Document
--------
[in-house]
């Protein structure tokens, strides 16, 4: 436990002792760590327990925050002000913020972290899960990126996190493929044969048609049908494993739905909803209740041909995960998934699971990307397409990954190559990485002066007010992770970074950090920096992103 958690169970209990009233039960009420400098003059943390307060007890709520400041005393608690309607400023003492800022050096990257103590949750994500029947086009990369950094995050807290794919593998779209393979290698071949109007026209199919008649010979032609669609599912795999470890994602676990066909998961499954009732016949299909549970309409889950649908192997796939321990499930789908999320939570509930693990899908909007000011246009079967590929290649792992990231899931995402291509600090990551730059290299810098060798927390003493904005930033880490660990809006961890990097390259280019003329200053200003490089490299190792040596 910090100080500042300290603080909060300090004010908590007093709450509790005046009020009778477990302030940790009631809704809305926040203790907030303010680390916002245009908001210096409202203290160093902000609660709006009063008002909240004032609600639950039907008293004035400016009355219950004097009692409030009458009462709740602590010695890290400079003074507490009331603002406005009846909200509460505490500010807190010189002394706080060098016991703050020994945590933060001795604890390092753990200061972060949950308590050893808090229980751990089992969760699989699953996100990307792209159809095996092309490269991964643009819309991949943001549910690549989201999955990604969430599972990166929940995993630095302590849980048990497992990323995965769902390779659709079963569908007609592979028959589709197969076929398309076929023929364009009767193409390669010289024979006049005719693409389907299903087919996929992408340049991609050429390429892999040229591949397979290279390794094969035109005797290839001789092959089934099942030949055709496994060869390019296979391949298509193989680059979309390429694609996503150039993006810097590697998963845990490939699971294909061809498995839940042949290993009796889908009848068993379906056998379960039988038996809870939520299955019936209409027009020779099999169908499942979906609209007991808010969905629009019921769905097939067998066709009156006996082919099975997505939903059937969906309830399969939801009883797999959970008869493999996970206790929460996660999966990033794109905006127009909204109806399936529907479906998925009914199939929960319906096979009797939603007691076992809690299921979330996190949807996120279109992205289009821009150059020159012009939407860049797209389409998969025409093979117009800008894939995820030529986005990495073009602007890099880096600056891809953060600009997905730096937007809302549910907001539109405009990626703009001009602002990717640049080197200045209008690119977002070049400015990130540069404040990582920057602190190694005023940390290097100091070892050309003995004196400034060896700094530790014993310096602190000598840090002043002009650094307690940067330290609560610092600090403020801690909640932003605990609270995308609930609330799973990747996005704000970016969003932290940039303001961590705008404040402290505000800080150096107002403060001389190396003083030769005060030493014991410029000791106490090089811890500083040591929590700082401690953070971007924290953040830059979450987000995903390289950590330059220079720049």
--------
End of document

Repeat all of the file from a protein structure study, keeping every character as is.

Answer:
[in-house]
């Protein structure tokens, strides 16, 4: 436990002792760590327990925050002000913020972290899960990126996190493929044969048609049908494993739905909803209740041909995960998934699971990307397409990954190559990485002066007010992770970074950090920096992103 958690169970209990009233039960009420400098003059943390307060007890709520400041005393608690309607400023003492800022050096990257103590949750994500029947086009990369950094995050807290794919593998779209393979290698071949109007026209199919008649010979032609669609599912795999470890994602676990066909998961499954009732016949299909549970309409889950649908192997796939321990499930789908999320939570509930693990899908909007000011246009079967590929290649792992990231899931995402291509600090990551730059290299810098060798927390003493904005930033880490660990809006961890990097390259280019003329200053200003490089490299190792040596 910090100080500042300290603080909060300090004010908590007093709450509790005046009020009778477990302030940790009631809704809305926040203790907030303010680390916002245009908001210096409202203290160093902000609660709006009063008002909240004032609600639950039907008293004035400016009355219950004097009692409030009458009462709740602590010695890290400079003074507490009331603002406005009846909200509460505490500010807190010189002394706080060098016991703050020994945590933060001795604890390092753990200061972060949950308590050893808090229980751990089992969760699989699953996100990307792209159809095996092309490269991964643009819309991949943001549910690549989201999955990604969430599972990166929940995993630095302590849980048990497992990323995965769902390779659709079963569908007609592979028959589709197969076929398309076929023929364009009767193409390669010289024979006049005719693409389907299903087919996929992408340049991609050429390429892999040229591949397979290279390794094969035109005797290839001789092959089934099942030949055709496994060869390019296979391949298509193989680059979309390429694609996503150039993006810097590697998963845990490939699971294909061809498995839940042949290993009796889908009848068993379906056998379960039988038996809870939520299955019936209409027009020779099999169908499942979906609209007991808010969905629009019921769905097939067998066709009156006996082919099975997505939903059937969906309830399969939801009883797999959970008869493999996970206790929460996660999966990033794109905006127009909204109806399936529907479906998925009914199939929960319906096979009797939603007691076992809690299921979330996190949807996120279109992205289009821009150059020159012009939407860049797209389409998969025409093979117009800008894939995820030529986005990495073009602007890099880096600056891809953060600009997905730096937007809302549910907001539109405009990626703009001009602002990717640049080197200045209008690119977002070049400015990130540069404040990582920057602190190694005023940390290097100091070892050309003995004196400034060896700094530790014993310096602190000598840090002043002009650094307690940067330290609560610092600090403020801690909640932003605990609270995308609930609330799973990747996005704000970016969003932290940039303001961590705008404040402290505000800080150096107002403060001389190396003083030769005060030493014991410029000791106490090089811890500083040591929590700082401690953070971007924290953040830059979450987000995903390289950590330059220079720049």